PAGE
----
Unlike Clinton, Meir did not start her political career from a lofty perch. She began as a school teacher, an occupation not known to be a speed elevator to political Olympus. She was a woman who led a warrior nation, the necessarily Spartan culture of emergent Israel, during some of its greatest tests, and whose status as a women was neither used as an shield to dismiss criticism, or to claim some sort of superior understanding. Meir was the Iron Lady before the more famous one was given the title.
Former British prime minister Margaret Thatcher was also a true feminist. She did not ride on her husband’s coattails. She did not have all the resources of the fabled Old Boys club at her disposal. Nor did she have the equivalent of the Clinton Foundation (Bill Clinton’s out-of-office power centre) to build her networks, flood her campaign with cash and supply eager personnel for her every effort.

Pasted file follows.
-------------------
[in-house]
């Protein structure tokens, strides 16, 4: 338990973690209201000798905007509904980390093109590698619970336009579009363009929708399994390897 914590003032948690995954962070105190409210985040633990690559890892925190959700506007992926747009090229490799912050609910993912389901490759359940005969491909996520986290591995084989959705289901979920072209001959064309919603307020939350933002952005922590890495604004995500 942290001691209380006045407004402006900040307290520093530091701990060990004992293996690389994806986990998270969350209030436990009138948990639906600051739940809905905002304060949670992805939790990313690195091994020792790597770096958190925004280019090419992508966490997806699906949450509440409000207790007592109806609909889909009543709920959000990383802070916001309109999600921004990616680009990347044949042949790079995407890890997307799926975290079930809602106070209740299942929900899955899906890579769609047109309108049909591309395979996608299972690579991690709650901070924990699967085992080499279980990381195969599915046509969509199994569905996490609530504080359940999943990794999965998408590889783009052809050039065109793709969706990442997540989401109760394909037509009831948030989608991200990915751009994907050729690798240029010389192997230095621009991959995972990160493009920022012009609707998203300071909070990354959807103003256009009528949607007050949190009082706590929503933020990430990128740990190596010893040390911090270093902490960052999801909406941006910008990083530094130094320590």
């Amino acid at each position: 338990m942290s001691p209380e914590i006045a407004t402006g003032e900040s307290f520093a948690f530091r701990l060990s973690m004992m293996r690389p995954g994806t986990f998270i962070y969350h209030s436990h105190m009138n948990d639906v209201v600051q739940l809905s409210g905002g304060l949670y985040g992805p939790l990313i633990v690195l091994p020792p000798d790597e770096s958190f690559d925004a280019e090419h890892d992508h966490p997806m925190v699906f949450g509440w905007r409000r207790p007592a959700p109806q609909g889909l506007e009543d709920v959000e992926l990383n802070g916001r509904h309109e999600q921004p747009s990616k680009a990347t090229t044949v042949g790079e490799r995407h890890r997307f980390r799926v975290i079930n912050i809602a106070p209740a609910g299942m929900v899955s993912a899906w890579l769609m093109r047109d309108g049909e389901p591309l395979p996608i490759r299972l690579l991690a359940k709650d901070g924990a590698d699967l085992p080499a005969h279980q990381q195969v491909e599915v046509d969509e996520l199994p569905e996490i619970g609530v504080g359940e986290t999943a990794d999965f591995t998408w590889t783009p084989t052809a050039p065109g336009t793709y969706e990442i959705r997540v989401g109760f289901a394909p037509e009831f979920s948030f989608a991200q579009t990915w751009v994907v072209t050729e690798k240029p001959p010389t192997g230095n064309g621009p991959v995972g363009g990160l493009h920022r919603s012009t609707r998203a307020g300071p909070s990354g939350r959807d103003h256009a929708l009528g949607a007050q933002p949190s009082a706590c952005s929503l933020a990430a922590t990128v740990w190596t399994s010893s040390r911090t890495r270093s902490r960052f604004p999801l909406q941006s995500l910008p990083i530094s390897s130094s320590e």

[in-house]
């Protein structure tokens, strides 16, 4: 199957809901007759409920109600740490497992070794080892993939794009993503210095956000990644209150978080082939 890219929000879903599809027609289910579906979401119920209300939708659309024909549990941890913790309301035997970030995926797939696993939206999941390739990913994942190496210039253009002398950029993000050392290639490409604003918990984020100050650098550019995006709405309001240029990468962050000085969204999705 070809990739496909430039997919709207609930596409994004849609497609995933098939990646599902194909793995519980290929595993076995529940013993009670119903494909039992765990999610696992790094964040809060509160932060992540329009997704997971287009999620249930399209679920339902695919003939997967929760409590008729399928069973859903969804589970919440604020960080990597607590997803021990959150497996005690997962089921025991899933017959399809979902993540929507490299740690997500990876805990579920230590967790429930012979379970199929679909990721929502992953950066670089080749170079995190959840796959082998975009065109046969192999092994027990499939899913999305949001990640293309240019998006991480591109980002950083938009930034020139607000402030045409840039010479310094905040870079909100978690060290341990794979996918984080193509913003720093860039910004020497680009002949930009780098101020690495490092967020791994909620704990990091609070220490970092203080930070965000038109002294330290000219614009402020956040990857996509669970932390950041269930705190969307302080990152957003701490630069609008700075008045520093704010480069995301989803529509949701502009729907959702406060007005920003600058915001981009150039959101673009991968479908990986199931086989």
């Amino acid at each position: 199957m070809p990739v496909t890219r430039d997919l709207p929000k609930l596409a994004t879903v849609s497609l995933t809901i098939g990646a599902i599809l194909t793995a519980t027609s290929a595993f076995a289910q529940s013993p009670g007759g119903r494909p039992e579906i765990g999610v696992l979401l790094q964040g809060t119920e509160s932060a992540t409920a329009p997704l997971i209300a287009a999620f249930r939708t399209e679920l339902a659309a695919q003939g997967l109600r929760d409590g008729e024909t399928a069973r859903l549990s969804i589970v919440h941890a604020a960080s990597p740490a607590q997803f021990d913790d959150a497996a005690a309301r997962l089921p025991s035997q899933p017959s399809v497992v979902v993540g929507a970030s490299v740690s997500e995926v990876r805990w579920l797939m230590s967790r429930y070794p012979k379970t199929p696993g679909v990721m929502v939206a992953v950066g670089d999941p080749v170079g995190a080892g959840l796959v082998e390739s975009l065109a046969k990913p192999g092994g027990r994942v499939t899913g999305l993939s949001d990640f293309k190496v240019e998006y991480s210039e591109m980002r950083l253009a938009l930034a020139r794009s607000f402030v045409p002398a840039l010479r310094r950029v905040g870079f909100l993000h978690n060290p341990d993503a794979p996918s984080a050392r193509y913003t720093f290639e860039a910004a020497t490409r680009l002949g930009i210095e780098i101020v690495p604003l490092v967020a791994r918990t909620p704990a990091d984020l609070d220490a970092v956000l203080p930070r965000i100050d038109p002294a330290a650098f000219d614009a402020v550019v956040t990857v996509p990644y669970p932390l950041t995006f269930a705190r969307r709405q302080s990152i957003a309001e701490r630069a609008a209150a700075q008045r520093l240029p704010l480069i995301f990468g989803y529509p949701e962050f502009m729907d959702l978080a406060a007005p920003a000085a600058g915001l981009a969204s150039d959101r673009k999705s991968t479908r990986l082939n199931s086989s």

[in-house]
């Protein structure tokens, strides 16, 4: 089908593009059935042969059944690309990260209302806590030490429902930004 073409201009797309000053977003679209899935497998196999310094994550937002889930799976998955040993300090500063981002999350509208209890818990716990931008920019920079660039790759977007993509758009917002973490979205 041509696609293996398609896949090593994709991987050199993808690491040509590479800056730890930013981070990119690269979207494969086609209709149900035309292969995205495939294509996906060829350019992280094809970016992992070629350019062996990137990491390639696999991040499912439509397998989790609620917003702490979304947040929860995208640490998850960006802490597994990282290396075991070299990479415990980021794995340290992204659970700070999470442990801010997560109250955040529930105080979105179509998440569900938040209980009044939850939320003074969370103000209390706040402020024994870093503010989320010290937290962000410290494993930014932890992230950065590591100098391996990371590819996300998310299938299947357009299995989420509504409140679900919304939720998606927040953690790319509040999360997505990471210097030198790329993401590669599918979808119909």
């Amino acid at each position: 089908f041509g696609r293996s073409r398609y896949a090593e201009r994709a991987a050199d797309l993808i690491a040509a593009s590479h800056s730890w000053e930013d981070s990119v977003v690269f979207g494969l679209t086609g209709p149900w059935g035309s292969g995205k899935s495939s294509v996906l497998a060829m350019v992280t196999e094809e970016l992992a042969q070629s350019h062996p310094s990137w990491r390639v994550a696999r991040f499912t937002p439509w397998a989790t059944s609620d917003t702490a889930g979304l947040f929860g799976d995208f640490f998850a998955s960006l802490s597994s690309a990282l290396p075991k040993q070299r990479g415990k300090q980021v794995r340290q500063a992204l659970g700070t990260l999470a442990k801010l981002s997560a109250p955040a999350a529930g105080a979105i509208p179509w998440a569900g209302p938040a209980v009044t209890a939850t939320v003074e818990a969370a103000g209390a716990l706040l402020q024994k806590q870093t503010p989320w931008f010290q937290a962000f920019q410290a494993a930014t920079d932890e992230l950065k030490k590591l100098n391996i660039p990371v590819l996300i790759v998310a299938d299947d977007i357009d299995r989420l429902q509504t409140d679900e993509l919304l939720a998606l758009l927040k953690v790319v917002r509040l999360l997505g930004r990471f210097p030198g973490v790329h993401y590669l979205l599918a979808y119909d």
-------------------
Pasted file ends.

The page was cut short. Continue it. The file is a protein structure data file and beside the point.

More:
No. It was just Thatcher and her handbag. And yet Margaret Thatcher was one of the greatest leaders Britain has ever had (second only to Winston Churchill, if you ask me), in a country where chauvinism toward women — despite the lip service to the obligatory pieties — was as rich and deep as anywhere in the Western world. The ceilings crashed by Meir and Thatcher weren’t glass — they were reinforced concrete. But these two — and there are other examples — set real milestones and earned their status based on their own efforts, their own skills and their own daring.
Nonetheless, the pretense continues that Hillary Clinton’s campaign is a milestone for women in general.